Einstein’s Promise of Time Travel

For the longest time, physicists had to contend with strictly guided Newtonian physics that suggested all time was linear and gave the troubling idea of predestination.  But then as Einstein tested his theories of the universe in the brilliant display of atomic power, we discovered that time was not linear as had been once proposed, but was in fact very relative given the movement of an object.  Hence, time travel was not only suggested, it was promised.

Unfortunately, it is also not easy.  As we pick up speed, we are actually slowing time down.  A year for us as we travel at close to the speed of light could be ten or twenty years on Earth.  But by the same respect, if we were to travel faster than the speed of light, we would eventually be able to travel back in time.  Of course this promise also came with a very important disclaimer.  We simply cannot travel faster than the speed of light with our current understanding of physics.  It’s this exact same disclaimer that results in us being unable to suddenly jump to another dimension.

But there are other places in the universe where physics gets very strange.  Black Holes, for one, seem to have an effect on light and could in theory even have an effect on time.  But traveling to a black hole without protection beyond what we currently understand could result in being completely atomized and ripped into strands a hundred trillion miles long.  And of course this isn’t very promising at all if you want to see dinosaurs or watch Shakespeare’s debut.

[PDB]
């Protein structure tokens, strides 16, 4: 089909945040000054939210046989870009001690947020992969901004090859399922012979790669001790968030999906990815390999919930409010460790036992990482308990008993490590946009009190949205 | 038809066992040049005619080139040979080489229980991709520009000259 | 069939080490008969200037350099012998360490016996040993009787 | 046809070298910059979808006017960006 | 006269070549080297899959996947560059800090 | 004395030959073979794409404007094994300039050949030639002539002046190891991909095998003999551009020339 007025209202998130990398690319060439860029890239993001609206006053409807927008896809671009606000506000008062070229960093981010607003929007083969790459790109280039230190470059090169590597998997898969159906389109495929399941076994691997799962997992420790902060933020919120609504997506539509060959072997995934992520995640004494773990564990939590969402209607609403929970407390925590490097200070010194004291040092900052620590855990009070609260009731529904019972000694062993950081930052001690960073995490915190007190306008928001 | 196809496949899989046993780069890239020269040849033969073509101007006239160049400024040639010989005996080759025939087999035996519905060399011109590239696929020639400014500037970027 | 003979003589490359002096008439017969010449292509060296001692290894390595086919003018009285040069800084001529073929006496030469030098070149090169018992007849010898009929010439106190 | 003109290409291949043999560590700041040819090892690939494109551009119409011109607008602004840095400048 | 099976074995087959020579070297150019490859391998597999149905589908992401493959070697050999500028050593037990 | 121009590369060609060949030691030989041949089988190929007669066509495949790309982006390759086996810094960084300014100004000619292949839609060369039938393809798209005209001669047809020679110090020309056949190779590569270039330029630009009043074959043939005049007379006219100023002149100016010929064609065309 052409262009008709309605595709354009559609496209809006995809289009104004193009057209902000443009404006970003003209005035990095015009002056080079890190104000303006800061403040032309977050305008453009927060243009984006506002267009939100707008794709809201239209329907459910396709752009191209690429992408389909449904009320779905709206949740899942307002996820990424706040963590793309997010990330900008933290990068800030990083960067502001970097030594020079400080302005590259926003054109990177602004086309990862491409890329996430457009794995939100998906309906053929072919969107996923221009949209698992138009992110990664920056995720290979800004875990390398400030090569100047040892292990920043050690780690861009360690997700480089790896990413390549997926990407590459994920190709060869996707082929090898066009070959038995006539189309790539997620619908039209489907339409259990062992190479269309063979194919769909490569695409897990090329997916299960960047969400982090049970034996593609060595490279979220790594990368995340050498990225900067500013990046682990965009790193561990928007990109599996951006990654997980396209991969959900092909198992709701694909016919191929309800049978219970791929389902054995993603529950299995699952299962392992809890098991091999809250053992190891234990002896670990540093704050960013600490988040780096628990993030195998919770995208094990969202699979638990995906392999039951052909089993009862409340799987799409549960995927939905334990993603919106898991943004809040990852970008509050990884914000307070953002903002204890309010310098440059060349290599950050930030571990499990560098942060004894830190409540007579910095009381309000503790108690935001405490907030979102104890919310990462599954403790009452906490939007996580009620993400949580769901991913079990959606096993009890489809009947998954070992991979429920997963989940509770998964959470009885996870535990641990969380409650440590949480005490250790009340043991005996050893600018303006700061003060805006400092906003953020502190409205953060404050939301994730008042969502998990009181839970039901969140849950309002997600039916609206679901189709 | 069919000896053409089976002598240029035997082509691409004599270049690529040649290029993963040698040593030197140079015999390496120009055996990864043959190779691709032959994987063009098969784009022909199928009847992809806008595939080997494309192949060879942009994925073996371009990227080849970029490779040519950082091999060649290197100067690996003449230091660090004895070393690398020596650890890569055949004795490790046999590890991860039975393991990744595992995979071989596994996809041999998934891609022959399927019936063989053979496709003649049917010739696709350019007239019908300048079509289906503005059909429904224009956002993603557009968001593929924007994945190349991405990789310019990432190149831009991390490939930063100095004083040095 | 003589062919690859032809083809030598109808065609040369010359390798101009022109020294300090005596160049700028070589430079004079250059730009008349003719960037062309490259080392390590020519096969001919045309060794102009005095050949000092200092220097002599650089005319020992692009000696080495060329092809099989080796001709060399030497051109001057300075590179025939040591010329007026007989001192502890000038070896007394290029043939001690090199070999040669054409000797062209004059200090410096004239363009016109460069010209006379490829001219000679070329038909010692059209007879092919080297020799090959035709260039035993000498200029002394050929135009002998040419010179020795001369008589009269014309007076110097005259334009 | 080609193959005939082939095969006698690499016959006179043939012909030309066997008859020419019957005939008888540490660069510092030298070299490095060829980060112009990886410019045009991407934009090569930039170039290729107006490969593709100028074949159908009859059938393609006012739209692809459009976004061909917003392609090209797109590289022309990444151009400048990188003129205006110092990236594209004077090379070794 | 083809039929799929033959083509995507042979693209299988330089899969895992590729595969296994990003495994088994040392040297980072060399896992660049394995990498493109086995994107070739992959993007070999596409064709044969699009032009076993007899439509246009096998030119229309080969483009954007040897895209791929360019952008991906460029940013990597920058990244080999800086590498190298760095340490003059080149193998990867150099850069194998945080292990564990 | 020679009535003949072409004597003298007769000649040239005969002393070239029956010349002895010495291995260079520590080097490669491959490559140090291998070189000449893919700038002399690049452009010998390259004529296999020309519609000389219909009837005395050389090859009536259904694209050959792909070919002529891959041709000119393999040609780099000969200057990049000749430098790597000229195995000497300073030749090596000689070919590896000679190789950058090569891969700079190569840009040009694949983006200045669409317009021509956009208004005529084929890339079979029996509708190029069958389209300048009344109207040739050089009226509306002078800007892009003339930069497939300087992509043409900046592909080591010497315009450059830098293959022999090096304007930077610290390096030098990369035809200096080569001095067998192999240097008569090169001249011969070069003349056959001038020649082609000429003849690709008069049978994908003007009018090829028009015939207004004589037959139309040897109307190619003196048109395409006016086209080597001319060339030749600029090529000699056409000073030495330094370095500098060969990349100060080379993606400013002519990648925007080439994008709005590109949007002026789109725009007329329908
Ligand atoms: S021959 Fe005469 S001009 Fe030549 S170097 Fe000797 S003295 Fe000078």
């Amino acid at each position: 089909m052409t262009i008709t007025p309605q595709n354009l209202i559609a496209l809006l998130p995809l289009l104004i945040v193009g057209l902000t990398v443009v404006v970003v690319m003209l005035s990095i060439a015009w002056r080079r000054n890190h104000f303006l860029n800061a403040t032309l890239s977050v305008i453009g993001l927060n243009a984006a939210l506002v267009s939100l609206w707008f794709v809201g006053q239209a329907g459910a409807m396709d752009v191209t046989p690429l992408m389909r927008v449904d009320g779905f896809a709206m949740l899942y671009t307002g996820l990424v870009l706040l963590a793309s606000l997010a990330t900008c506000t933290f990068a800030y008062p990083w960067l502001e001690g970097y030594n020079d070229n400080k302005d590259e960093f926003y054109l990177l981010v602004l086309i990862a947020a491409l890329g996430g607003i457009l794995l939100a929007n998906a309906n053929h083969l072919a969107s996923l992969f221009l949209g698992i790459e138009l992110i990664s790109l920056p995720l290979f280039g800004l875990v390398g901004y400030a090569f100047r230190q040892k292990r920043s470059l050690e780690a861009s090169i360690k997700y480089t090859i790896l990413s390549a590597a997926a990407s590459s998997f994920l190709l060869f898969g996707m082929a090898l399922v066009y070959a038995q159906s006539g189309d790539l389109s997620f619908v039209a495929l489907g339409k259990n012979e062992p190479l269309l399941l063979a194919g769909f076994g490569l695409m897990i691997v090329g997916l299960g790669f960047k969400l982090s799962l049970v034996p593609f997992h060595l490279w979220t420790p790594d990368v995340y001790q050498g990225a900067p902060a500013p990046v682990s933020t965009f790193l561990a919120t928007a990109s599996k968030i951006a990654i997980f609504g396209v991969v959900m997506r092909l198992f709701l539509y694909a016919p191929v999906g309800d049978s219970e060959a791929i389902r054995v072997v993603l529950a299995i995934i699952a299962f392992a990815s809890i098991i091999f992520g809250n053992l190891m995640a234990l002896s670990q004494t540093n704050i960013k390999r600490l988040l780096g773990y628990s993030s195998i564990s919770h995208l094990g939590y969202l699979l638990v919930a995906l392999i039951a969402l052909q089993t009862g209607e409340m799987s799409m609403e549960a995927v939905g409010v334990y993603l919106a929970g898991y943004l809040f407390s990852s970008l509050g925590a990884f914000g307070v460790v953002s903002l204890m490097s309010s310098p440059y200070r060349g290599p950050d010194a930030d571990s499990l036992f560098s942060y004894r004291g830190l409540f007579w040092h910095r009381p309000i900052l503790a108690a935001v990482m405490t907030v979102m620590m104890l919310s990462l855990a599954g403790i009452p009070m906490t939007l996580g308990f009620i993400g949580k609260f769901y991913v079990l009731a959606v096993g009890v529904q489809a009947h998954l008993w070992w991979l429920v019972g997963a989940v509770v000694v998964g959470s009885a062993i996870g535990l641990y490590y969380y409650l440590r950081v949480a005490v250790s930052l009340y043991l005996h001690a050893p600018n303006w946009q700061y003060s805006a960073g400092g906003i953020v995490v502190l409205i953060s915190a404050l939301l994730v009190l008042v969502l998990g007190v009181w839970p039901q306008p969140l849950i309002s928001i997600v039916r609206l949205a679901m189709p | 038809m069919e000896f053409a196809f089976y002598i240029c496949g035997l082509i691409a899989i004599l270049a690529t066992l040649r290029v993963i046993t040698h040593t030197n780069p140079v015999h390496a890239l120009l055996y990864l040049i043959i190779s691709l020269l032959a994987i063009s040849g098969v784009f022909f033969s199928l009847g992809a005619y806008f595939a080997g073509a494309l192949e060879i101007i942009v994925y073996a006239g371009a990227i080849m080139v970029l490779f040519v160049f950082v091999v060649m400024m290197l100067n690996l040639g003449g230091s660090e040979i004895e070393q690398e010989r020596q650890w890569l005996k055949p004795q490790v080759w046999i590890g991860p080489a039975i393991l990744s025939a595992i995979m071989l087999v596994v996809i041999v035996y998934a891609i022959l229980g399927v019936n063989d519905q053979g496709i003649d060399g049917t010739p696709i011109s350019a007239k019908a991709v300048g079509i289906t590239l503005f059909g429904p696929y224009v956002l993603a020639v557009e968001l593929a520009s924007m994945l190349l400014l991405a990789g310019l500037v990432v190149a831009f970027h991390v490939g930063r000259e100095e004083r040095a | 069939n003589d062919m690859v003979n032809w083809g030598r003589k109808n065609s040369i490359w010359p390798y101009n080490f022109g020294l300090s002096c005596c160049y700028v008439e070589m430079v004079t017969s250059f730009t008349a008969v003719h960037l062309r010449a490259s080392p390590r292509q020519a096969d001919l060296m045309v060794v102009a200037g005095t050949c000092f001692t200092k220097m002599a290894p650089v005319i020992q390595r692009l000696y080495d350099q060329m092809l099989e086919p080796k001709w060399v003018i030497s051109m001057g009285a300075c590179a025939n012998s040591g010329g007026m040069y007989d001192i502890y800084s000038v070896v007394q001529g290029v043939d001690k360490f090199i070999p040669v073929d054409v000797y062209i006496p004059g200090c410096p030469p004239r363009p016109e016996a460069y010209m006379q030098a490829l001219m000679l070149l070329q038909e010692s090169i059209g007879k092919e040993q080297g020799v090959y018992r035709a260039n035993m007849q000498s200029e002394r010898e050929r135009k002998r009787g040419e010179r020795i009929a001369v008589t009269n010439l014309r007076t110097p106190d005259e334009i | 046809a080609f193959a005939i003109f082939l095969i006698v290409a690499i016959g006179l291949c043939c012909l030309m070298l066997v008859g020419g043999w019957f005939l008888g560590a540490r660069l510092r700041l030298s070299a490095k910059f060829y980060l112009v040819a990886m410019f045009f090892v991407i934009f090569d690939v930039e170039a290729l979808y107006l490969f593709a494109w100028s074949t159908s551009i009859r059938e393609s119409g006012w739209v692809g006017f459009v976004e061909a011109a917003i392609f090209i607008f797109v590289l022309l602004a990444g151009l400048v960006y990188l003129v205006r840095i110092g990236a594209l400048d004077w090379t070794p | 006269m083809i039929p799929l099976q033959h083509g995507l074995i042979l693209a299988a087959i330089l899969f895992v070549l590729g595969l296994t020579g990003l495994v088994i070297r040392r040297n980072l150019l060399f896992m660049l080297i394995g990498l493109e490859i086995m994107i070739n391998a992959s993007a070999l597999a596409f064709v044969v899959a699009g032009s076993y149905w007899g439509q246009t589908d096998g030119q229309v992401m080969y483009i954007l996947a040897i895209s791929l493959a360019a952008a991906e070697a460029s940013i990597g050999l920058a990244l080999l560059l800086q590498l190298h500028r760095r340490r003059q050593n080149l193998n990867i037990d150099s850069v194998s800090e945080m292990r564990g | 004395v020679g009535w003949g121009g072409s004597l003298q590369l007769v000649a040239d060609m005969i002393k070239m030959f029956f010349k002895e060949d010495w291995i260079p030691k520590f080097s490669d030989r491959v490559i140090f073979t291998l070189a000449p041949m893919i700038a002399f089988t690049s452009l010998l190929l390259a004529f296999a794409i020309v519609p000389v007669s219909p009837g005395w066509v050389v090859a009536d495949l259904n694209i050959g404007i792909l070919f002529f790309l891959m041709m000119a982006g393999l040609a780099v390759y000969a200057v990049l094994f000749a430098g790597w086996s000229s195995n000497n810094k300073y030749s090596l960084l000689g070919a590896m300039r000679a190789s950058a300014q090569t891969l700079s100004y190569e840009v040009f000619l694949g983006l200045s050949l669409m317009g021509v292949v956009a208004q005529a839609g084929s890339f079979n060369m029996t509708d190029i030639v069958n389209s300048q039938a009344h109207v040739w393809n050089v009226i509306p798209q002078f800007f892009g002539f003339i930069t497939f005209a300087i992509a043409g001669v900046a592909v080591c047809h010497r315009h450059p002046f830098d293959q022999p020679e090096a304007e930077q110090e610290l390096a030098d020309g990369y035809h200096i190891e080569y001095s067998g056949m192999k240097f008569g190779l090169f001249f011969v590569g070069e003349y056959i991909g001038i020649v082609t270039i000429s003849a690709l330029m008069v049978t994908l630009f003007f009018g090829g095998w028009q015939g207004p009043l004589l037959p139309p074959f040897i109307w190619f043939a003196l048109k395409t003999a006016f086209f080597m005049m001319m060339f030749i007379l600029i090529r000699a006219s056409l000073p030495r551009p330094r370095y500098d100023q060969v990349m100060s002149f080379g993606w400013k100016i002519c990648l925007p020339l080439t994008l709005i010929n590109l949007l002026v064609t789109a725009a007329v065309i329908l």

So will we ever be able to hop in a ship and travel faster than the speed of light without subjecting ourselves to the dangers of black holes?  Or will we develop a ship capable of traveling into the heart of a black hole without being crushed and ripped to shreds?  There have been dozens of other solutions, including the now famous Tipler Cylinder, but each has its own problems.  Problems on the scale of the Tipler Cylinder require that a time machine would have to be infinitely long in either direction and spin incredibly fast in order to travel back in time.  Such an endeavor would take an infinitely long period of time and require an infinite amount of energy to spin.  It would be easier to just reverse the process of everything in the universe to achieve backwards time travel, in other words.

Of course in the meantime, we may develop devices that find a workaround system.  If not traveling backwards through the whole universe, perhaps it would be possible to travel backwards in time on Earth.  You may be surprised, but there actually have been several time travelers that have come from our past into the future.  Russian cosmonaut Sergei Adveyev holds the current world record for time travel, having traveled almost a quarter of a second into the future.  Of course this time wasn’t exactly noticed by Adveyev, and he was able to do it merely by orbiting Earth for long enough.

So if you want to travel into the future, it might be possible if you move fast enough in space.  But if you want to come back to this moment?  Use it well, as you will never get it back.  That is, unless science discovers a new way of looking at the universe.